The Olympics will be the remembered for spectacle and venues, not who checked your bags
Paul Finch’s Letter from London: London’s memorable permanent buildings and magnificent historic venues will provide a televisual feast for viewers, says Paul Finch
First a correction: last week a memory lapse led me to attribute the tower design that preceded Renzo Piano’s Shard to BDP, when in fact it was Broadway Malyan. Apologies to both practices.
I can also correct a misunderstanding in another publication, which suggested that CABE commissioners gave Piano’s design special treatment by reviewing it themselves rather than it being reviewed by the design review panel in the normal way. In fact, the panel saw the design first, and on several subsequent occasions, but because the tower was so controversial, it was thought sensible for the whole commission to be given a presentation, ensuring nobody at the public inquiry could suggest there was a difference of opinion between the panel and commissioners. A point of detail but worth putting on the record to avoid erroneous repetition.
On to more controversy and the little matter of the London Olympics. The basic facts are that nobody will get into the venues without going through airport-style security. You don’t need 10,000 people to carry out that task, and the distinction between real security staff and general helpers seems to have been entirely lost in the (understandable) furore about G4S.
I have never thought much of Group 4, as they started life, since hearing its then-chairman boasting about how it was winning contracts to run prisons, including catering. When asked what the company knew about catering, he replied ‘Nothing’, but said it didn’t matter because they could just hire people in. Apparently nothing changes.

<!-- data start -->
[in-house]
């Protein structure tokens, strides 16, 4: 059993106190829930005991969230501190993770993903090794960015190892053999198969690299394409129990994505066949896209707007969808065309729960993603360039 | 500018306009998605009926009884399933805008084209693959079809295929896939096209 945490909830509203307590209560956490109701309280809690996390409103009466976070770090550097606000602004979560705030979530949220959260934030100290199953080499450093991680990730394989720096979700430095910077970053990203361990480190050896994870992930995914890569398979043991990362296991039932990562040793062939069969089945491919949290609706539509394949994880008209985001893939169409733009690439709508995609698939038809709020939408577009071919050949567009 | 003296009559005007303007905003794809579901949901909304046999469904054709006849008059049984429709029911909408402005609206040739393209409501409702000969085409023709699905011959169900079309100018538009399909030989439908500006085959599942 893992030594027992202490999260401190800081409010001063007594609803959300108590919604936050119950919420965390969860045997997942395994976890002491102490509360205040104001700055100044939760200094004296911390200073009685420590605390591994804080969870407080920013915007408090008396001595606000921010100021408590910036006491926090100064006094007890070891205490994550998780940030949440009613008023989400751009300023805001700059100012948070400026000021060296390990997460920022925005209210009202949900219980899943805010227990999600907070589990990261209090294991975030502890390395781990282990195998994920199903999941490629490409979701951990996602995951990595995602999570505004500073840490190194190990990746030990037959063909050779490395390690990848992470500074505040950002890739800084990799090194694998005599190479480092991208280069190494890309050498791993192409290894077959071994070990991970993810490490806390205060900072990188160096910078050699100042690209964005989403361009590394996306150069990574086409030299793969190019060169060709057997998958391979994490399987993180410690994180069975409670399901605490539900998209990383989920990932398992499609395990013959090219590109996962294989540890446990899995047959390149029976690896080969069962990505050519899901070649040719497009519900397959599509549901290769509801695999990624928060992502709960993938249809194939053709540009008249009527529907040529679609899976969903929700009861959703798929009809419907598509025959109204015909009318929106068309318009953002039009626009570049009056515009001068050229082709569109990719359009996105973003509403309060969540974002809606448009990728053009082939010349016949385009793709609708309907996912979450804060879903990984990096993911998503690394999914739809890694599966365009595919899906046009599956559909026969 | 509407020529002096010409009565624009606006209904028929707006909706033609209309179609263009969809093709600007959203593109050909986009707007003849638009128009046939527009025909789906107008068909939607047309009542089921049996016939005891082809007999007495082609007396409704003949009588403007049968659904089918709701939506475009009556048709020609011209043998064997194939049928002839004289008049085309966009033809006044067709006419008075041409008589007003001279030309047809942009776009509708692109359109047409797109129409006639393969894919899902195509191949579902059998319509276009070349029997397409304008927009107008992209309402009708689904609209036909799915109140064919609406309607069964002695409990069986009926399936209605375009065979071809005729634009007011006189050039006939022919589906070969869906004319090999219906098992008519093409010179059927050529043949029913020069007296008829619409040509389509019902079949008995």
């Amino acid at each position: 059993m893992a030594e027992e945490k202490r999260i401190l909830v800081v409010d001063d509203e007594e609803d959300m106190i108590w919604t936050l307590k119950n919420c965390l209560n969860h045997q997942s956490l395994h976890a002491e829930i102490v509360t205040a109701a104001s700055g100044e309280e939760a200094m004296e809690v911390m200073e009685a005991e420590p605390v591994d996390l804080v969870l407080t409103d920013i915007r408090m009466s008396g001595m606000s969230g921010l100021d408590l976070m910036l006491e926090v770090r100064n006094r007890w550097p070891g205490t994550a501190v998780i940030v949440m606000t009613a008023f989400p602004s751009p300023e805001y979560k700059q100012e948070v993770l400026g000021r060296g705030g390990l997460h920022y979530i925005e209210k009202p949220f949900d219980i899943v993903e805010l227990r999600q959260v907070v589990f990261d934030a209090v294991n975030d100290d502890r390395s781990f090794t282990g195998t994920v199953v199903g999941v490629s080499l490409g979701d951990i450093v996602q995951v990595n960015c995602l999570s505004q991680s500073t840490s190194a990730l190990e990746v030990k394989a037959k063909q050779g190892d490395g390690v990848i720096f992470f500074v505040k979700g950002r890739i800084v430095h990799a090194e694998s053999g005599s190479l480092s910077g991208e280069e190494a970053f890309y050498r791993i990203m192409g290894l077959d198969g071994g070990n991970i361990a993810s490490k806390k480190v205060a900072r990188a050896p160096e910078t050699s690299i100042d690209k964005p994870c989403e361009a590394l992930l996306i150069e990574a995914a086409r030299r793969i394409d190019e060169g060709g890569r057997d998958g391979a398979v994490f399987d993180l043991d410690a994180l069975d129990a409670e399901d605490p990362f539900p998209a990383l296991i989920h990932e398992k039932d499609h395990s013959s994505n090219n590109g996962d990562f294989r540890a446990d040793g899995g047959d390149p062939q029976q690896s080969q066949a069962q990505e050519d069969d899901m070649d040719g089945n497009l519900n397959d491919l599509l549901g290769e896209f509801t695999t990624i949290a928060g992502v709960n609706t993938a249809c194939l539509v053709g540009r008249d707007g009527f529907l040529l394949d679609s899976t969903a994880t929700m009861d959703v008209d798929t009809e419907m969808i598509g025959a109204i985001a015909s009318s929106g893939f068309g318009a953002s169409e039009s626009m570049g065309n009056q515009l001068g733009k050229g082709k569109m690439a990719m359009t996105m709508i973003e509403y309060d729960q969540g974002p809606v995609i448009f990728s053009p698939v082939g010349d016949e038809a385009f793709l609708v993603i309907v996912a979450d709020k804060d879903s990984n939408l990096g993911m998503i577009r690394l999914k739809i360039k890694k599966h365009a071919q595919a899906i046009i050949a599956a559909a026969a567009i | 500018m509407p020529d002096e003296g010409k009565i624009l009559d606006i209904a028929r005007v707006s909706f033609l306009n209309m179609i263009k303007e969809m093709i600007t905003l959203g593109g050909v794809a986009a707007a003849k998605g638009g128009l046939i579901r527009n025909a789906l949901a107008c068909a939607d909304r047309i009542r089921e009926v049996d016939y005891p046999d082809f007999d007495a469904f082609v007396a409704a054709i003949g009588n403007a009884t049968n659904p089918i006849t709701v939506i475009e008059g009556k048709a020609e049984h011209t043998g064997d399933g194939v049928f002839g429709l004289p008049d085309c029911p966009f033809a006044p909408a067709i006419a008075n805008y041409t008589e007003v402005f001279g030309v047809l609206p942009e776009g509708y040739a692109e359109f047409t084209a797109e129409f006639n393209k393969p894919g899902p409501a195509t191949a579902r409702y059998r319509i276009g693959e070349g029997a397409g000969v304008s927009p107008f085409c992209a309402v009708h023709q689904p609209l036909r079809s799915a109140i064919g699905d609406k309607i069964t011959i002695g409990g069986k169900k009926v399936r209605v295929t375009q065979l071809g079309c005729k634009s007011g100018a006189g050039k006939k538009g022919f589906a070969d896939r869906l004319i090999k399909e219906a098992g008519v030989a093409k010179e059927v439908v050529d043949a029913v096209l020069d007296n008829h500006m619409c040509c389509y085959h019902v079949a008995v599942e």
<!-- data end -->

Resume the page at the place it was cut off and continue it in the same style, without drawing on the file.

Happily for the Games, we can assume that security will work as far as is humanly possible, and that it will be stand-out performances, including that of the venue and London itself that will be remembered. From this point of view, and despite my recent cavils about some meanness around the edges, London is going to be a triumph. It has truly memorable permanent buildings as well as magnificent historic venues that will provide a televisual feast for viewers around the world, particularly the equestrian events in Greenwich, and the beachvolleyball on Horse Guards Parade. It will be amazing.
Of the permanent buildings, Ken Shuttleworth’s handball arena is an elegant copper shed, which will become a community sports hall in legacy, and was designed as such, without the budget or brief to be an ‘icon’. It is a homage to spare, smart design.
Three others have cost plenty, but have the quality to justify the expenditure. Hopkins’ Velodrome is an outstanding piece of design in the round and is a tribute to collaboration; it was deprived the Stirling, but did win the Prime Minister’s Better Public Building Award, and deservedly so.
Zaha Hadid’s Aquatics Centre has not been submitted for awards yet as its true character will only be evident when the temporary spectator wings areremoved; its stunning interior will be matched when that happens.
The third major permanent building, the Stadium, has aroused mixed responses. Designed by the team that produced Arsenal’s Emirates stadium - Populous and Buro Happold - it is in many ways the most innovative proposition produced for the Games. That is because it has completely reinvented the Olympic stadium as a building type. The possibility of reducing capacity from 80,000 to 20,000 - 60,000 has never before been addressed. While its new owner, the legacy company, wants the higher end of that spectrum, achieving this will be perfectly possibly because of the design and structure.
The team has delivered that rare thing: a design that anticipates the unexpected. I hope it makes the Stirling shortlist.